You've sailed along on your eating plan for eons, but pregnancy may require you to rethink what's on your plate. Here's the scoop on staying vegan or gluten-free while pregnant.
You recall it well: The moment you put your fork down and decided, "No more meat/animal products/gluten!" Full of conviction, you changed your grocery list and restaurant orders ... and then didn't give it a ton of thought. But now that your munchkin is getting a bit of everything you eat—and none of what you don't—you may be reconsidering that decision for your pregnancy diet. Should you stick with it? Will your vegan resolve go AWOL during pregnancy? Will your babe miss out if you skip carbs? See what modifications you should make.
Whether you have celiac disease, a gluten intolerance or just a distaste for the grain-based protein, you can avoid it during pregnancy so long as you consume the nutrients you need elsewhere. Gluten-free moms-to-be must still get enough B vitamins (including folic acid, crucial for preventing neural tube defects), iron (key to producing red blood cells, which carry oxygen to Baby) and fiber (which keeps blood sugar and cholesterol in check). Opt for gluten-free whole grains like quinoa, which are full of those nutrients. You can also get vitamin B and iron from green veggies as well as proteins like chicken or shrimp.
Remember, too: When you're preg and roiled by hunger pangs, forgoing gluten can leave you mindlessly downing refined carbs like potatoes and rice, which may cause you to gain more weight than the recommended amount. A dietitian can help you stay on track.
Remaining Vegan or Vegetarian
If you're vegetarian or vegan, "it's safe to maintain the diet during pregnancy," says Alina Zhukovskaya, a holistic health coach in Palm Beach, Fla. If you're vegan, rely on calcium-fortified soy or almond milk and dark leafy greens, since you won't nab calcium from the usual dairy fare, suggests Rachel Brandeis, R.D., a dietitian in Atlanta specializing in pregnancy nutrition. And like gluten-free expecting mamas, vegans must watch their intake of iron and B vitamins. Veggies and vegans may also need to up consumption of omega-3 fatty acids (vital for Junior's cardiovascular health and brain and eye development) via flax seeds and walnuts. Lastly, load up on legumes and nuts to get the extra 20 to 25 grams of daily protein you need—protein's amino acids are the building blocks of your little one's growth.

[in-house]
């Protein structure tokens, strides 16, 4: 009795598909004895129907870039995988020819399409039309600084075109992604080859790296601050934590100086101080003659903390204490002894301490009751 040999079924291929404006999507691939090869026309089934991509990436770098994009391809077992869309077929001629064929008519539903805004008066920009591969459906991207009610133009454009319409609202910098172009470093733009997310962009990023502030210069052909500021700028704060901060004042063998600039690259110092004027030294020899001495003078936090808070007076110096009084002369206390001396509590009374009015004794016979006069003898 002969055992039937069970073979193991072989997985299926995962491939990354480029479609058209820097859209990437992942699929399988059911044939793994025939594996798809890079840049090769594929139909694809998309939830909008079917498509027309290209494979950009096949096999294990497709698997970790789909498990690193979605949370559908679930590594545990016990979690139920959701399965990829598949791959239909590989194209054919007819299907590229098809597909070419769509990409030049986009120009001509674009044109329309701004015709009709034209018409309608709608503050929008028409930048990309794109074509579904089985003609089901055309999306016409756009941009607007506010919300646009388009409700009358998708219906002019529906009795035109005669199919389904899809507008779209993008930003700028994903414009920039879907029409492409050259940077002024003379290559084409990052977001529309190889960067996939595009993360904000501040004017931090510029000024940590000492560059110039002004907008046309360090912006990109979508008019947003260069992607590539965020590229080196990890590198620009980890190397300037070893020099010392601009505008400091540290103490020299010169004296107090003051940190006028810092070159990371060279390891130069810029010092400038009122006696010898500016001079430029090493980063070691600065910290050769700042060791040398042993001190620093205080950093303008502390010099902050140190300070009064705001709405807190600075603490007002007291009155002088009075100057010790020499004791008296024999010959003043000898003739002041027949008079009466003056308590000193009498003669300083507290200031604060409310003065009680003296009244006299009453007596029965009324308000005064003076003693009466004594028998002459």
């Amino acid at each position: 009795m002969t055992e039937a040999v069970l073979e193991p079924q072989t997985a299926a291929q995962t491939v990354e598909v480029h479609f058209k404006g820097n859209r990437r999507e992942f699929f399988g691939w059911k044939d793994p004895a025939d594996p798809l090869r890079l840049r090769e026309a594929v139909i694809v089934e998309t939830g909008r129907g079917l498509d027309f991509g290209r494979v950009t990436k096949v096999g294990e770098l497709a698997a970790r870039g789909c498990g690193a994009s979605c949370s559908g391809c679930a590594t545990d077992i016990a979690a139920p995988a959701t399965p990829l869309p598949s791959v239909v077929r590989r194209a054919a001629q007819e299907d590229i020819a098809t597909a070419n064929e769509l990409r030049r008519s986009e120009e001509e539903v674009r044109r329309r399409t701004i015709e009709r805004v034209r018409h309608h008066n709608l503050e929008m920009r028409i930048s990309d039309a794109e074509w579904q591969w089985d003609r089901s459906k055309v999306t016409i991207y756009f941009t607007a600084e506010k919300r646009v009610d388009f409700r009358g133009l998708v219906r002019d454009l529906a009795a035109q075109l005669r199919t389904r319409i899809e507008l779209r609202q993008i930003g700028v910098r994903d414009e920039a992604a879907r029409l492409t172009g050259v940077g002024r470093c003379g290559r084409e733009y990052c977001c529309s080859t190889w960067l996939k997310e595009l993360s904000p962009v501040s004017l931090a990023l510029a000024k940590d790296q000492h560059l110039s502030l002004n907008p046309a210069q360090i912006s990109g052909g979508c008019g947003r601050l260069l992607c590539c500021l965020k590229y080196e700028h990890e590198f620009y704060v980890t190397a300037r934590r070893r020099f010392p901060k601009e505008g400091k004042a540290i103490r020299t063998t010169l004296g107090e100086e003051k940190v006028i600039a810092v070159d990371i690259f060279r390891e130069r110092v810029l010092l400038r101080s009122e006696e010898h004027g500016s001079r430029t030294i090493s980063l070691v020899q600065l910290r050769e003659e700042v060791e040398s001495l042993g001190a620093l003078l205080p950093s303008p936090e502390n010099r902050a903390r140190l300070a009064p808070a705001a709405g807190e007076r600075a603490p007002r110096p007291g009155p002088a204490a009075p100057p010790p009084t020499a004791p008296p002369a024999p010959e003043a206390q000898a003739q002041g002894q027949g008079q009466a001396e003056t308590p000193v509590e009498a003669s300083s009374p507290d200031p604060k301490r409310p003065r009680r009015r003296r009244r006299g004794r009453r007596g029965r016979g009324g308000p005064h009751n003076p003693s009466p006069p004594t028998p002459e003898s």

That said, don't panic if your Food Inc.–inspired intentions fall by the wayside during these nine months. You may get a hankering for meat, notes Elizabeth Somer, R.D., author of Nutrition for a Healthy Pregnancy. "Rather than fight your craving, roll with it and make healthy choices," she says. Meat isn't essential for you or your baby, but lean options like organic chicken breast are a convenient way to meet your higher protein and iron requirements.
Keeping Carbs Out
Been cutting carbs? Consider adding back the good ones to score enough folic acid, iron and fiber. "I recommend including plenty of whole grains, since you need carbs for energy and to help your baby grow," Brandeis says. "Limiting refined carbohydrates is fine—but not complex ones." So you can continue to ixnay white bread, but do welcome oats and brown rice.
If you're paleo, you may need to modify a bit. "Paleo eaters get very little dairy and grains. That can leave you without enough calcium or fiber," Brandeis says. "Instead, be flexible. Add back unprocessed grains like quinoa and organic dairy products. You'll still eat clean, and you can return to full paleo after delivery."
Bottom line? You can feel good about following the diet you love during pregnancy—just be mindful of how you fill in the gaps.